SYDNEY, AUSTRALIA.- The MCA presents the first major solo exhibition of one of Australias most respected artists, Paddy Bedford. Demonstrating Bedfords powerful command of painting, the exhibition covers the span of his practice, tracing the development of his motifs and techniques over the past eight years. Paddy Bedford is a Gija elder from the Warmun region of the north east Kimberley, born around 1922 on Bedford Downs Station. As a senior law man, he has been involved in painting as part of ceremony all his life, although he only began painting for exhibition in 1998 after fellow artist Freddy Timms set up the Jirrawun Aboriginal Art group at Rugun (Crocodile Hole).
Despite his relatively brief career, Bedfords artistic output has been remarkably prolific and consistently innovative, which is evident in his absolute facility with the medium and his subject matter. He is one of only eight Indigenous Australian artists to have been selected to create a site-specific work for the Quai Branly Museum in Paris and is represented in a number of major Australian and international collections.
Bedfords body of work is arguably one of the most concentrated and compelling in contemporary Australian painting. He experiments freely with colour, form and pictorial space in his paintings, ranging from his early, densely patterned panels of red, yellow and black ochres, to his recent, expansive canvases in black and white, interspersed by vivid gouaches on paper.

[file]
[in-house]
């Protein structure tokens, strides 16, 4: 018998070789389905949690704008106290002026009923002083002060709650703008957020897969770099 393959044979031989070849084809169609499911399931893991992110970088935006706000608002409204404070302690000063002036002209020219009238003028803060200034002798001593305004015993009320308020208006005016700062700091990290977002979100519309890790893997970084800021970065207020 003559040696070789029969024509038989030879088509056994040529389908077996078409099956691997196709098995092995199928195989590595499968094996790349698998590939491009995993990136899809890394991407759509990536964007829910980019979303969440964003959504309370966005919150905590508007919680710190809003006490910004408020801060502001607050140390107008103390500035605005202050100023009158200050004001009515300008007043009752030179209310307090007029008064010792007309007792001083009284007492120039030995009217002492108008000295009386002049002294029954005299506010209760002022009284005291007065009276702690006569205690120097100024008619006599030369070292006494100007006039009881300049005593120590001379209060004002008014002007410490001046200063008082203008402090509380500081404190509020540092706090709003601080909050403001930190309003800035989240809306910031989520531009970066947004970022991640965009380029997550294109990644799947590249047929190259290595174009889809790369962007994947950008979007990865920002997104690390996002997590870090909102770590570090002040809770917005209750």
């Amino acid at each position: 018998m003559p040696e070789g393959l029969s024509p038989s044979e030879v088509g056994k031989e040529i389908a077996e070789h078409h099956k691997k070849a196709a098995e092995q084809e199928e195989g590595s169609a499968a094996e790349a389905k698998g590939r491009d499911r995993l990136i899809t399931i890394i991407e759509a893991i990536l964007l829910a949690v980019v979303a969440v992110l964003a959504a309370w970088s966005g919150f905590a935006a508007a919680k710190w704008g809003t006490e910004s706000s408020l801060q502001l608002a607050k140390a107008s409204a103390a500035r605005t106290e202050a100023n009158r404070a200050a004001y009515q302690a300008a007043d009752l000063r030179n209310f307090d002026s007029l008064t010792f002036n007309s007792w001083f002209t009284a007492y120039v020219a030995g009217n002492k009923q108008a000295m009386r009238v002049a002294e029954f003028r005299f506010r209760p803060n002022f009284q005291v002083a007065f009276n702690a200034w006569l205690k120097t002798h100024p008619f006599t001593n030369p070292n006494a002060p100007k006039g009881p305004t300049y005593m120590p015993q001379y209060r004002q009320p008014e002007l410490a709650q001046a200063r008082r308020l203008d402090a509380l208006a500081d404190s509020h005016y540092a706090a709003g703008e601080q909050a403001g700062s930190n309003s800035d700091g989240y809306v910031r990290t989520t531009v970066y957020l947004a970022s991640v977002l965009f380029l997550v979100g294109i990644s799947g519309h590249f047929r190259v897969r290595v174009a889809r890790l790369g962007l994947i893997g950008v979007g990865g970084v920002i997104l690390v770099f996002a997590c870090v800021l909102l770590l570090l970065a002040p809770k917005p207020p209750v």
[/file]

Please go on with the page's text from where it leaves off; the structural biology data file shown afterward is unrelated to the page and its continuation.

Bedfords paintings depict the bones of the landscape in which he has spent a lifetime. They combine important family dreamings such as emu, turkey and cockatoo with country he travelled in his days mustering cattle: from hills, creeks, caves and waterholes, to roads, homesteads and stock camps. The paintings often act as visual accounts of oral histories, relating the interaction of Aboriginal and non-Aboriginal people in the Kimberley. These histories are conveyed in a beautifully austere and minimal visual language, the elegance of which often masks turbulent or violent events.
Bedford continues and develops the distinctive 'Turkey Creek' or East Kimberley style of painting. His expanses of plain ochre ringed by white dots, sparse lines and bold, rounded shapes recall the minimal approach of artists such as Rover Thomas, Queenie McKenzie and Jack Britten.
Qantas is continuing its strong support of the MCA as major sponsor of Paddy Bedford exhibition. Qantas involvement is as sponsor of the exhibition during its time at the MCA and on its subsequent national tour to the Art Gallery of Western Australia, the Bendigo Art Gallery and University Art Museum at the University of Queensland.